Have the media learned anything from the crisis?
It makes my blood boil when I see headlines like this one from the Globe online: “Economic optimism boosts markets”. They are, of course, not talking about the markets that matter for most families’ day-to-day lives â€“ those markets are still tanking. No, the Globe is talking about the stock market, as if an uptick of optimism among our financial speculators is equivalent to a booster shot in the arm.
The continued obsession of the mainstream media with the ups and downs of the stock market tells me they have learned nothing from the economic crisis. A major underlying factor behind the crisis is the notion that “investing” for the future is tantamount to purchasing financial assets or real estate and waiting for double-digit capital gains to lead to a retirement nest egg. I’m not the first to point out that this speculative behaviour is not the same thing as making real investments in the economy that create jobs and produce stuff.
The media seem to be waiting for the financial plumbing to unclog and then “poof” we are back to 2006 and roaring capital gains in asset markets. It is totally lost on them that this led to asset price bubbles, and the bursting of those bubbles is now what we are dealing with, as household balance sheet are out of whack, having taken on too much debt that is now matched against lower asset prices. This problem is not going away quickly and will be further undermined by growing unemployment.
The parade of statistics continues to be sobering. Back in late-January’s federal budget, the ever-optimistic private sector forecasters were cited in projecting a drop in real GDP of 0.8% for all of 2009. Roll tape forward and we find that in January, real GDP fell by almost that much (-0.7%), just since December. That follows on month-over-month drops of 1.0% in December and another 0.7% in November.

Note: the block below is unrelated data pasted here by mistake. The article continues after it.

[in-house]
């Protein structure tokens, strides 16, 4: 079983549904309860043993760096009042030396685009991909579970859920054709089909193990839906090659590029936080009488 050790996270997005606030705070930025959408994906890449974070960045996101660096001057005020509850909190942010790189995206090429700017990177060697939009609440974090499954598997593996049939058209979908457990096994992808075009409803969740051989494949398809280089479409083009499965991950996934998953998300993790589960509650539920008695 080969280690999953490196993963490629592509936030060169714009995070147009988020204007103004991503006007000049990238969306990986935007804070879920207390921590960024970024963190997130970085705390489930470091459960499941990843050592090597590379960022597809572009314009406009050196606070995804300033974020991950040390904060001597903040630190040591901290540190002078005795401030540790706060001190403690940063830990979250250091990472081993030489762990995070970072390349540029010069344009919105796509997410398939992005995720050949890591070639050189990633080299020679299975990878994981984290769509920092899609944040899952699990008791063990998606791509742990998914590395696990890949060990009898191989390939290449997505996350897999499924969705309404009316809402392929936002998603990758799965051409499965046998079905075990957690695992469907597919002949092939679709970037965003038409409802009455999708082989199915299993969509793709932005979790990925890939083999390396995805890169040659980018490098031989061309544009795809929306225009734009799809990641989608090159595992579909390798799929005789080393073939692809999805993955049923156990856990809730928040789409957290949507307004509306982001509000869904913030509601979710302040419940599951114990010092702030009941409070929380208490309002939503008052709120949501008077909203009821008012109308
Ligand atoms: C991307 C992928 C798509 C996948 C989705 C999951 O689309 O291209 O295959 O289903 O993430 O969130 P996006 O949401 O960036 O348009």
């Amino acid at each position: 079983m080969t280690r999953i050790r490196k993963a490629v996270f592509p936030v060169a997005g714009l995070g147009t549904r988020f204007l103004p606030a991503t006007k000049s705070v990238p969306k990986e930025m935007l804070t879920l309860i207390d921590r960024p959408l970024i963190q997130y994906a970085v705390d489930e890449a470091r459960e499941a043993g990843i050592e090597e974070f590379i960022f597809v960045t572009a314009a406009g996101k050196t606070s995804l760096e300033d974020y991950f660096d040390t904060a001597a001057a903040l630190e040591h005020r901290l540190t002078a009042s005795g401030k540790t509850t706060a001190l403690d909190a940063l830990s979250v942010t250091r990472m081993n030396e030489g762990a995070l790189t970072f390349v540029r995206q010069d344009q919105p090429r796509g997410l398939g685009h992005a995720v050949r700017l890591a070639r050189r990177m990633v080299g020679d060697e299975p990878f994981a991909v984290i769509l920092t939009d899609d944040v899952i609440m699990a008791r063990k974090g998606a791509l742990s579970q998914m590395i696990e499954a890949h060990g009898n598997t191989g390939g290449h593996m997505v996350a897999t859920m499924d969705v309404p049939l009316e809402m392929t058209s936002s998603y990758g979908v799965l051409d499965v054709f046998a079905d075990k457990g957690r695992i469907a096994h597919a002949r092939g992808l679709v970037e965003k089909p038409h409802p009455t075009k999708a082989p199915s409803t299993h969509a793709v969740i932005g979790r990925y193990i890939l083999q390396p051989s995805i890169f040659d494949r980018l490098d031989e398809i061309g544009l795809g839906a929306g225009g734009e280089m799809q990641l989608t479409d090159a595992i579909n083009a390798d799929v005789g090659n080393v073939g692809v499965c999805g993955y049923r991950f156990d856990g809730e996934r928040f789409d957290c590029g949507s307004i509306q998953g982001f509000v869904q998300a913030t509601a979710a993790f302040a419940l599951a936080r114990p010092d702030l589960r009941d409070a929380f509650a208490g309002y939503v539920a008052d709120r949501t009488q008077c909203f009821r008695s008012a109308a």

All of which demonstrates why fixed election dates were thrown out the window last Fall and we had our election in October.
Going back a year to January 2008, real GDP only dropped by 2.4%. I say “only” because the string of month by month numbers suggest things are in fact much worse. Of course, it is hard to say how the rest of the year will go, but I strongly suspect the contraction will continue. Still, 2.4% is the largest year-over-year drop since 1991, and the year is just getting started.
At least the Prime Minister is coming around to our point of view. At the G-20 meetings, he said:
“I think, if anything, leaders should overact rather than under act at this point. I think there would be a risk of under acting. Let’s assume we need dramatic action. Let’s do it.”
Wow, that is eerily reminiscent of commentary on the PEF blog four or five months ago. The story I’m quoting from lambastes the PM for saying the right things to an international audience, but doing the right-wing things back home.
In the meantime, what if the media stopped covering the stock market and just reported real economic news. For a month or so. At the end of that time, would viewers care and demand reinstatement of the latest Dow Jones and TSX numbers? I doubt it.